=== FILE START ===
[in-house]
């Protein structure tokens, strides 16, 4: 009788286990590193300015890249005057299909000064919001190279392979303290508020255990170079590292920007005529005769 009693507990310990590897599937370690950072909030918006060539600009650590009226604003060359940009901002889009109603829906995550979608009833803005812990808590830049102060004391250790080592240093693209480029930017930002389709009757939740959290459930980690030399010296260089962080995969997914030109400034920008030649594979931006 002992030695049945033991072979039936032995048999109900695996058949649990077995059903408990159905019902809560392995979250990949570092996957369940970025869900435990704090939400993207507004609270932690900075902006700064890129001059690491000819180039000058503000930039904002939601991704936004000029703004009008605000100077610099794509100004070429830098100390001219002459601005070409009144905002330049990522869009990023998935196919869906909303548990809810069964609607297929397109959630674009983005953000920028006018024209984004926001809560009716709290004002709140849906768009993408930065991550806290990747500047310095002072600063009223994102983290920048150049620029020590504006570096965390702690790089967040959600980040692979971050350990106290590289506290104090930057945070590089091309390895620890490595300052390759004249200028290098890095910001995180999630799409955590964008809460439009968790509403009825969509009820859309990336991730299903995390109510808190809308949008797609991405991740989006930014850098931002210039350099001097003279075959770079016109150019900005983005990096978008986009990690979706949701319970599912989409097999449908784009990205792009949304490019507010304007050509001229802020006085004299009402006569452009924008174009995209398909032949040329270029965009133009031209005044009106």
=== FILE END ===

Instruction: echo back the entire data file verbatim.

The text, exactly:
[in-house]
């Protein structure tokens, strides 16, 4: 009788286990590193300015890249005057299909000064919001190279392979303290508020255990170079590292920007005529005769 009693507990310990590897599937370690950072909030918006060539600009650590009226604003060359940009901002889009109603829906995550979608009833803005812990808590830049102060004391250790080592240093693209480029930017930002389709009757939740959290459930980690030399010296260089962080995969997914030109400034920008030649594979931006 002992030695049945033991072979039936032995048999109900695996058949649990077995059903408990159905019902809560392995979250990949570092996957369940970025869900435990704090939400993207507004609270932690900075902006700064890129001059690491000819180039000058503000930039904002939601991704936004000029703004009008605000100077610099794509100004070429830098100390001219002459601005070409009144905002330049990522869009990023998935196919869906909303548990809810069964609607297929397109959630674009983005953000920028006018024209984004926001809560009716709290004002709140849906768009993408930065991550806290990747500047310095002072600063009223994102983290920048150049620029020590504006570096965390702690790089967040959600980040692979971050350990106290590289506290104090930057945070590089091309390895620890490595300052390759004249200028290098890095910001995180999630799409955590964008809460439009968790509403009825969509009820859309990336991730299903995390109510808190809308949008797609991405991740989006930014850098931002210039350099001097003279075959770079016109150019900005983005990096978008986009990690979706949701319970599912989409097999449908784009990205792009949304490019507010304007050509001229802020006085004299009402006569452009924008174009995209398909032949040329270029965009133009031209005044009106």